December 11, 2018

On the pad: Atlas 5 rocket in position for third flight of 2018


If you would like to see more articles like this please support our coverage of the space program by becoming a Spaceflight Now Member. If everyone who enjoys our website helps fund it, we can expand and improve our coverage further.

These photos captured on the eve of launch show a United Launch Alliance Atlas 5 rocket standing on its launch pad at Cape Canaveral Air Force Station, ready for blastoff on the U.S. Air Force’s AFSPC 11 mission with three satellites on-board.

Liftoff is set during a launch window Saturday that opens at 7:13 p.m. EDT (2313 GMT) and closes at 9:11 p.m. EDT (0111 GMT Sunday). The 197-foot-tall (60-meter) rocket, propelled by an RD-180 main engine and five solid rocket boosters, is shown in these photos Friday at Cape Canaveral’s Complex 41 launch pad.

The AFSPC 11 mission will be the 77th flight of an Atlas 5 rocket, and the third Atlas 5 launch of 2018.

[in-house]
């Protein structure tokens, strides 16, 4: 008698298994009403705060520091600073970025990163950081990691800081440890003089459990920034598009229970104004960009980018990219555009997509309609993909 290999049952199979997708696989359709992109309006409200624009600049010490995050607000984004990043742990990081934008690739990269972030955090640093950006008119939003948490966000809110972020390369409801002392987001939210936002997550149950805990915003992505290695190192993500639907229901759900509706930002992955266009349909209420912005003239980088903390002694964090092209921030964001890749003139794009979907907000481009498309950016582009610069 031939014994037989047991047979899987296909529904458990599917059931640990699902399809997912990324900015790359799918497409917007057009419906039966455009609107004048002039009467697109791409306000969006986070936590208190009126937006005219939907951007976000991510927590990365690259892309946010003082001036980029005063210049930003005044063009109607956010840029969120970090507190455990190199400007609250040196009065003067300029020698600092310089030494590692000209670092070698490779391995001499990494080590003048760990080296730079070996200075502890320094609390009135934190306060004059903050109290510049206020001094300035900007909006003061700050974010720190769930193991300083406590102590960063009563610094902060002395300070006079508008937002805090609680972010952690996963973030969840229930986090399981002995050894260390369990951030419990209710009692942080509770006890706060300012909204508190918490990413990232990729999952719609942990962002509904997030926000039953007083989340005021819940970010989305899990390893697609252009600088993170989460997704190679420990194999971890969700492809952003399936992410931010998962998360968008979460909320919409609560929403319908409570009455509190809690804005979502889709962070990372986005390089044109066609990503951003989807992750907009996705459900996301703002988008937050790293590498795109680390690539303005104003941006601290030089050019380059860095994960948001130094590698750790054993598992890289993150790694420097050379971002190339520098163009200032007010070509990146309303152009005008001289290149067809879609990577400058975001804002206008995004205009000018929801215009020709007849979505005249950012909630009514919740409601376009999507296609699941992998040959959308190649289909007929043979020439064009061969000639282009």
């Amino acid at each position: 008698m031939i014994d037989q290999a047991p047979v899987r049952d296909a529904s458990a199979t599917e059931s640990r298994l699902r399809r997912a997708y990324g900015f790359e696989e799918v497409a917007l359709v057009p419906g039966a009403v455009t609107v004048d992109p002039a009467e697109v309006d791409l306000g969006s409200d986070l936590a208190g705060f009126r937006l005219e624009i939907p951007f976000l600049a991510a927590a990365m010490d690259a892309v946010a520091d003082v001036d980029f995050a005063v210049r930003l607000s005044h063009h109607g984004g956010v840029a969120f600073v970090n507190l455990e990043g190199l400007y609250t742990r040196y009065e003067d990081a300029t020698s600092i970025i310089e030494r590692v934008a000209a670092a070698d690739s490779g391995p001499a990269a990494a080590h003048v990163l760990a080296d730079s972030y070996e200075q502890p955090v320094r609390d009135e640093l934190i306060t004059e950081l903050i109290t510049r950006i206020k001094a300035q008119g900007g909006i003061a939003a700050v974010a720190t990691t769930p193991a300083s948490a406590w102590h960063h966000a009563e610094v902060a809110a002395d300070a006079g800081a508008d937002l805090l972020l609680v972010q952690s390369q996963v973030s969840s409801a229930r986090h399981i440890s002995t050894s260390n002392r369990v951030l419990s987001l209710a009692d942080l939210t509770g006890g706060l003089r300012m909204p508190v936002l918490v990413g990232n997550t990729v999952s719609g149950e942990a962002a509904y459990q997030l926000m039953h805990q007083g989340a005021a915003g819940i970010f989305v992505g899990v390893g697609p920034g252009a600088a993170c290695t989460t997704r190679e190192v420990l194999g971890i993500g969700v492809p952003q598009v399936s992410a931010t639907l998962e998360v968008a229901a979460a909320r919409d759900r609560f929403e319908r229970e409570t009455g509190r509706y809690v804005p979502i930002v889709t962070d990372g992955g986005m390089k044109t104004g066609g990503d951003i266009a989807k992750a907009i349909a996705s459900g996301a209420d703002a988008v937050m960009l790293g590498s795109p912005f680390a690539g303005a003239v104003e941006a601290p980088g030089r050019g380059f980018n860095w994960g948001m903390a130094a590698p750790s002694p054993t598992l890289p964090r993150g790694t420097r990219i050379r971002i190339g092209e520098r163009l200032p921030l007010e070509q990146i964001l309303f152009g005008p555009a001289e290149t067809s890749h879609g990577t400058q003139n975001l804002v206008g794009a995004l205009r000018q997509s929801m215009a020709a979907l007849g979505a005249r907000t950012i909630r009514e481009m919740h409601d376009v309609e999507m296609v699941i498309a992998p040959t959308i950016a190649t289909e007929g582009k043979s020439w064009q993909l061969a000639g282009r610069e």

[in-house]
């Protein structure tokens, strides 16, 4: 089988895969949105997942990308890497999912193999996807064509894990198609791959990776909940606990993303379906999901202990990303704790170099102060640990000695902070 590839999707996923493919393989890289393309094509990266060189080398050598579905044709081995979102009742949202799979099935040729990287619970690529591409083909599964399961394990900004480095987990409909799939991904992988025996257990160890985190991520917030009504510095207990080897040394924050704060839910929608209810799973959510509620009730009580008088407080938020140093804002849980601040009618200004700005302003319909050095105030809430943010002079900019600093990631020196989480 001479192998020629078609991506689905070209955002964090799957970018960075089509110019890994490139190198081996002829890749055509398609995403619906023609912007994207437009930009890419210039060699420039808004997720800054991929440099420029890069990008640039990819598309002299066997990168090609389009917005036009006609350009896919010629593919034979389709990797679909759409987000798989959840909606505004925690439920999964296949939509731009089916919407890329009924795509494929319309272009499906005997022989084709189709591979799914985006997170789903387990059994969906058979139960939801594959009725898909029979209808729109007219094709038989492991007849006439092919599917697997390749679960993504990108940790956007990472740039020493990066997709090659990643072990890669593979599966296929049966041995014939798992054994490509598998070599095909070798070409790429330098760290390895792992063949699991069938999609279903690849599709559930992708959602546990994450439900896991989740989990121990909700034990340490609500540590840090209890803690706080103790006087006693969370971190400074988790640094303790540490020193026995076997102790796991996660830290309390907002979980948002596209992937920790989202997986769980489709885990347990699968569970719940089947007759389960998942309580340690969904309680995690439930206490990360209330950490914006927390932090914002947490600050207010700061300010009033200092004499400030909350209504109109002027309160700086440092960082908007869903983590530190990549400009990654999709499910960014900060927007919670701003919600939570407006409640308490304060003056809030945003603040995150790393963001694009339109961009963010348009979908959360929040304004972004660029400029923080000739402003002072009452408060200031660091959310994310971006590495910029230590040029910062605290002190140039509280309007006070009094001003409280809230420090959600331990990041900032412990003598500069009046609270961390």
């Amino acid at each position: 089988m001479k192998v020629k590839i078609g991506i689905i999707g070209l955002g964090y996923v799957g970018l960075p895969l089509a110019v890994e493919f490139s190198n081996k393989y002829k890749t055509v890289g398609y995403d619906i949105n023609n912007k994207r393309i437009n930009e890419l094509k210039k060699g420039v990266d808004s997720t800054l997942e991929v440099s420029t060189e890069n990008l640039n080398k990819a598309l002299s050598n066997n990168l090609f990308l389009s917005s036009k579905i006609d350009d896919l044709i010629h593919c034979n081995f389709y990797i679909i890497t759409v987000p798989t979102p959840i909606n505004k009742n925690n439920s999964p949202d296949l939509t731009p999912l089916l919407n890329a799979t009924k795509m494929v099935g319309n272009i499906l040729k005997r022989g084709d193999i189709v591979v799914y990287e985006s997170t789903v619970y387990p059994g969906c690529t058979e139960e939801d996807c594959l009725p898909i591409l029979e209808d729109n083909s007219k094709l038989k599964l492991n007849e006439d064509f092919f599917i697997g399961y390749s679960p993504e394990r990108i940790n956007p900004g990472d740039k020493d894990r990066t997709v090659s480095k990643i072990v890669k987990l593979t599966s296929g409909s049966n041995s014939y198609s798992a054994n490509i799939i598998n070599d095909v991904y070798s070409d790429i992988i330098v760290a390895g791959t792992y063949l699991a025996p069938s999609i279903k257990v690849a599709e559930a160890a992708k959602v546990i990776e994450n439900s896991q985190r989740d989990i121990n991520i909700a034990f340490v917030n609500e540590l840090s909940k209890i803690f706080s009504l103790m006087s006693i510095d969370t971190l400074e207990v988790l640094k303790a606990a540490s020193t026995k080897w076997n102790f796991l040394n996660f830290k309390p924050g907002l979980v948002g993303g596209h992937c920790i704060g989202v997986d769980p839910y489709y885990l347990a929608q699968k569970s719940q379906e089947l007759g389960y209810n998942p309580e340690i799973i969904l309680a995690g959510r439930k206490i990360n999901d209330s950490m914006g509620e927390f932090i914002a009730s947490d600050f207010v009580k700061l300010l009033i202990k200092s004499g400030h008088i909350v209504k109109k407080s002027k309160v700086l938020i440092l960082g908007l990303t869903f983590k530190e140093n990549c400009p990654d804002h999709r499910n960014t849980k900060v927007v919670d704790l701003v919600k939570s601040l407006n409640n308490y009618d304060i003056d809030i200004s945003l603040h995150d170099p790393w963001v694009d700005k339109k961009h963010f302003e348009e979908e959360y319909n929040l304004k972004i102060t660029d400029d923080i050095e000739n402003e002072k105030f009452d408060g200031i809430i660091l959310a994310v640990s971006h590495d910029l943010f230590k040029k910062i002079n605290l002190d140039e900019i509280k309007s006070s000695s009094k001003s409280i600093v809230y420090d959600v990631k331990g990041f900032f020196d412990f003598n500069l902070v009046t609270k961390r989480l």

A military communications satellite named CBAS, or Continuous Broadcast Augmenting SATCOM, is the forward payload in the Atlas 5’s upper shroud. A spacecraft named EAGLE, which contains several military experiments including a separating subsatellite named Mycroft, is in the aft position inside the Atlas 5 payload fairing.

Credit: Alex Polimeni/Spaceflight Now
Credit: Alex Polimeni/Spaceflight Now
Credit: Alex Polimeni/Spaceflight Now
Credit: Alex Polimeni/Spaceflight Now
Credit: Alex Polimeni/Spaceflight Now
Credit: Alex Polimeni/Spaceflight Now
Credit: Alex Polimeni/Spaceflight Now
Credit: Alex Polimeni/Spaceflight Now
Credit: Alex Polimeni/Spaceflight Now
Credit: Alex Polimeni/Spaceflight Now
Credit: Alex Polimeni/Spaceflight Now
Credit: Alex Polimeni/Spaceflight Now
Credit: Alex Polimeni/Spaceflight Now
Credit: Alex Polimeni/Spaceflight Now
Credit: United Launch Alliance
Credit: United Launch Alliance
Credit: United Launch Alliance
Credit: United Launch Alliance
Credit: United Launch Alliance
Credit: United Launch Alliance

Email the author.

Follow Stephen Clark on Twitter: @StephenClark1.


If you would like to see more articles like this please support our coverage of the space program by becoming a Spaceflight Now Member. If everyone who enjoys our website helps fund it, we can expand and improve our coverage further.
Do NOT follow this link or you will be banned from the site!